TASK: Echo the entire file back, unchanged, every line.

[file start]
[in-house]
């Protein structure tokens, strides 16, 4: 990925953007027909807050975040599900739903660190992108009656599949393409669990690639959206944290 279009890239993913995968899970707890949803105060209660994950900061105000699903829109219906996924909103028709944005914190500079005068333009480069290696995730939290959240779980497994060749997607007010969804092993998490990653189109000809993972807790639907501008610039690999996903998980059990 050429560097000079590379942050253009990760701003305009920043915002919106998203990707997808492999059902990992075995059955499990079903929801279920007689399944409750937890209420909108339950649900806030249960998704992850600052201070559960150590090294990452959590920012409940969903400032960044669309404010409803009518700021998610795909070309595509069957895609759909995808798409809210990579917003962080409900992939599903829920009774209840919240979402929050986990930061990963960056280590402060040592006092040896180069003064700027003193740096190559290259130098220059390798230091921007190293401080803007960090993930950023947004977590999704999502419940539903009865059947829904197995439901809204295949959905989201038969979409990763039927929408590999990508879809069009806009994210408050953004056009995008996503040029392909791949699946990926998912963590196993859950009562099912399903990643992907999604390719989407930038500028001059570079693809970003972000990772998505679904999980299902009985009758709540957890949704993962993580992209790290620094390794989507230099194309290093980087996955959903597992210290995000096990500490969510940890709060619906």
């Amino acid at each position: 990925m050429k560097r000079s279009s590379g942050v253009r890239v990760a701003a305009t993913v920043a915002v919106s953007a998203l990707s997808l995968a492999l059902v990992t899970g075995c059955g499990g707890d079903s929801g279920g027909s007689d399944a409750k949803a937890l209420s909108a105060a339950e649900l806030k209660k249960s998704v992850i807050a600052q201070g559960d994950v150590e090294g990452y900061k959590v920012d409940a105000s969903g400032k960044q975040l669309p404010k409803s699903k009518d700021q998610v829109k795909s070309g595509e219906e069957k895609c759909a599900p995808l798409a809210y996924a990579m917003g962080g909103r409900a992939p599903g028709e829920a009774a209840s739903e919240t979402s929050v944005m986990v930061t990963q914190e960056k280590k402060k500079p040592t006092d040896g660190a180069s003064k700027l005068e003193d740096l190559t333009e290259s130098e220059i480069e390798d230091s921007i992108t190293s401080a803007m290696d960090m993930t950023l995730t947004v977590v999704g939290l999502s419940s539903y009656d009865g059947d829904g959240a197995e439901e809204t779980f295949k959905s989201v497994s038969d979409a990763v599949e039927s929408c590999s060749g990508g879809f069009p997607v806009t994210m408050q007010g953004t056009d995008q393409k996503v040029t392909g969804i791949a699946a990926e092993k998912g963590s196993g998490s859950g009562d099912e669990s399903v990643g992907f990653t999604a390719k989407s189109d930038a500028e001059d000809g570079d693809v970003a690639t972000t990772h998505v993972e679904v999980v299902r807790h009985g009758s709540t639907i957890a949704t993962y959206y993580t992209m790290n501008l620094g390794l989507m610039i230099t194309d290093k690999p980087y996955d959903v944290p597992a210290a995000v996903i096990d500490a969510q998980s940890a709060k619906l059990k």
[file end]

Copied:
[in-house]
């Protein structure tokens, strides 16, 4: 990925953007027909807050975040599900739903660190992108009656599949393409669990690639959206944290 279009890239993913995968899970707890949803105060209660994950900061105000699903829109219906996924909103028709944005914190500079005068333009480069290696995730939290959240779980497994060749997607007010969804092993998490990653189109000809993972807790639907501008610039690999996903998980059990 050429560097000079590379942050253009990760701003305009920043915002919106998203990707997808492999059902990992075995059955499990079903929801279920007689399944409750937890209420909108339950649900806030249960998704992850600052201070559960150590090294990452959590920012409940969903400032960044669309404010409803009518700021998610795909070309595509069957895609759909995808798409809210990579917003962080409900992939599903829920009774209840919240979402929050986990930061990963960056280590402060040592006092040896180069003064700027003193740096190559290259130098220059390798230091921007190293401080803007960090993930950023947004977590999704999502419940539903009865059947829904197995439901809204295949959905989201038969979409990763039927929408590999990508879809069009806009994210408050953004056009995008996503040029392909791949699946990926998912963590196993859950009562099912399903990643992907999604390719989407930038500028001059570079693809970003972000990772998505679904999980299902009985009758709540957890949704993962993580992209790290620094390794989507230099194309290093980087996955959903597992210290995000096990500490969510940890709060619906």
């Amino acid at each position: 990925m050429k560097r000079s279009s590379g942050v253009r890239v990760a701003a305009t993913v920043a915002v919106s953007a998203l990707s997808l995968a492999l059902v990992t899970g075995c059955g499990g707890d079903s929801g279920g027909s007689d399944a409750k949803a937890l209420s909108a105060a339950e649900l806030k209660k249960s998704v992850i807050a600052q201070g559960d994950v150590e090294g990452y900061k959590v920012d409940a105000s969903g400032k960044q975040l669309p404010k409803s699903k009518d700021q998610v829109k795909s070309g595509e219906e069957k895609c759909a599900p995808l798409a809210y996924a990579m917003g962080g909103r409900a992939p599903g028709e829920a009774a209840s739903e919240t979402s929050v944005m986990v930061t990963q914190e960056k280590k402060k500079p040592t006092d040896g660190a180069s003064k700027l005068e003193d740096l190559t333009e290259s130098e220059i480069e390798d230091s921007i992108t190293s401080a803007m290696d960090m993930t950023l995730t947004v977590v999704g939290l999502s419940s539903y009656d009865g059947d829904g959240a197995e439901e809204t779980f295949k959905s989201v497994s038969d979409a990763v599949e039927s929408c590999s060749g990508g879809f069009p997607v806009t994210m408050q007010g953004t056009d995008q393409k996503v040029t392909g969804i791949a699946a990926e092993k998912g963590s196993g998490s859950g009562d099912e669990s399903v990643g992907f990653t999604a390719k989407s189109d930038a500028e001059d000809g570079d693809v970003a690639t972000t990772h998505v993972e679904v999980v299902r807790h009985g009758s709540t639907i957890a949704t993962y959206y993580t992209m790290n501008l620094g390794l989507m610039i230099t194309d290093k690999p980087y996955d959903v944290p597992a210290a995000v996903i096990d500490a969510q998980s940890a709060k619906l059990k």